Matthew 7:1-6 Judge ye not
Sermon shared by Thomas H
Summary: Matthew 7:1-6 Judge ye not
Audience: General adults
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Judge ye not
7:1 “Judge not, that you be not judged.” Who’s heard that before? It’s a well know verse from the Bible. It’s a well known saying of Jesus: “Judge not, that you be not judged.” But what does it mean? You know this verse has confused people down through the centuries - what does it mean to judge? Does it mean that we shouldn’t have courts, lawyers and judges? Does it mean we should just let anything happen and never call anyone to account? On the one hand this verse has confused many people as to what it means.
On the other hand this verse has also been used and quoted a lot, usually quite out of context, and used by people to stop others passing judgement on them or their actions. I’m sure I’m not the first person who has had that verse quoted at them as I’ve voiced some sort of opinion.. People have quoted this to me - “judge not – lest you be judged.”
So what does Jesus mean when He says, “Judge not, that you be not judged.”? I guess the first question to ask is – what does the word “judge” mean here? In English, “judge” can mean all sorts of things. Anything from passing a sentence at court – that is, condemning someone, to making a value judgement, to making a decision about something or to choose one thing over another, or just forming an opinion about something. In English it has a pretty wide meaning, and the Greek word has a similarly wide meaning as the English word too. Anything from condeming someone, to making a decision - that is choosing something - or even to have an opinion about something. Pretty broad meaning.
So is Jesus telling us that we can’t do any judging? No choosing, no forming value judgements, not even having an opinion about various things? Well, is that what Jesus is saying? Some people say that it is. and therefore we shouldn’t condemn or judge anyone for anything. We shouldn’t even form an opinion. We should leave all the judging to God. We are just to love and accept people unconditionally. And if you just read Matthew 7:1 on its own you could think that.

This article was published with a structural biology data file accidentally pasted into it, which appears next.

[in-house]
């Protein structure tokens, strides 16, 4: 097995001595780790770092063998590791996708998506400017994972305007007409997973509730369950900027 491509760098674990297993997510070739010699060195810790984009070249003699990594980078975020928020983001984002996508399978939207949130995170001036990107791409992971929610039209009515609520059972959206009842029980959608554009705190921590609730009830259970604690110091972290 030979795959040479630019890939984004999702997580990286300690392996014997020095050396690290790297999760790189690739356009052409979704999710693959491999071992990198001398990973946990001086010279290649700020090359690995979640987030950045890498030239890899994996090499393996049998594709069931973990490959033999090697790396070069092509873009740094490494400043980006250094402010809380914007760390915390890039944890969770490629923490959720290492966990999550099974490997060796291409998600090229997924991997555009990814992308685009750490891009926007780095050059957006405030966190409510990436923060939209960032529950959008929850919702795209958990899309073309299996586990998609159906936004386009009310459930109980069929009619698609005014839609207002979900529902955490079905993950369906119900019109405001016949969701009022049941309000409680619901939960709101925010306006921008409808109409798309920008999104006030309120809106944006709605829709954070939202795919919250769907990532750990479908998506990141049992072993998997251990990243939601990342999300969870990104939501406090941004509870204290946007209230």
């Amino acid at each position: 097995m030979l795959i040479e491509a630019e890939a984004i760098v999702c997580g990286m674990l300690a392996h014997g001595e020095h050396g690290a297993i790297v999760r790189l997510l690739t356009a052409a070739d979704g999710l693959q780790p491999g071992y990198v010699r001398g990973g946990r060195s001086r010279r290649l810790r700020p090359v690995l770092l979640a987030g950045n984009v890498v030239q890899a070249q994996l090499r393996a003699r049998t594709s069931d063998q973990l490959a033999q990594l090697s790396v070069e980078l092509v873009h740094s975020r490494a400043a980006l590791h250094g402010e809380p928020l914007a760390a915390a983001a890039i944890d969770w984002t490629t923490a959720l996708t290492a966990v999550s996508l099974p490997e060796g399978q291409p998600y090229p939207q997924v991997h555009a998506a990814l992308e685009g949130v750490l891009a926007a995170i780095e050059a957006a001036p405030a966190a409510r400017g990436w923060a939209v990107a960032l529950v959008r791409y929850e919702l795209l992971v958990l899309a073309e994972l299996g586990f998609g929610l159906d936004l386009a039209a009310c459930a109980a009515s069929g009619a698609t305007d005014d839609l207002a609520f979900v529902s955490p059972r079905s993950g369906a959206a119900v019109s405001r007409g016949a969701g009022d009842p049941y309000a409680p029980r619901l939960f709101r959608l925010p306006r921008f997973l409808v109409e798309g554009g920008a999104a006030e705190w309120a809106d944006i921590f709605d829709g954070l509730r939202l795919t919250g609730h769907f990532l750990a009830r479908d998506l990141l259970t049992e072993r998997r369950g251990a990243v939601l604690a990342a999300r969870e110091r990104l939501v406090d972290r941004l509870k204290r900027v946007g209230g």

But we need to take into account other things that it says in the New Testament about judging. For example, in Matthew 7.1 it says, “Judge not, that you be not judged,” but then if we pop over to 1 Corinthians 5, we have the situation of someone in the Corinthian church who had been committing sexual immorality. The church had been tolerating this person - that is,. they had not been judging this sinful person, but then Paul writes to them:
1 Corinthians 511 But now I am writing to you not to associate with anyone who bears the name of brother if he is guilty of sexual immorality or greed, or is an idolater, reviler, drunkard, or swindler—not even to eat with such a one. 12 For what have I to do with judging outsiders? Is it not those inside the church whom you are to judge? 13 God judges those outside. “Purge the evil person from among you.”
There we have it. Paul is saying we should judge those who are inside the church, and it’s the same Greek word for judge here as it is in Matthew 7. That is – we are to judge those in the church who sin and don’t repent and continue in their sin even after being
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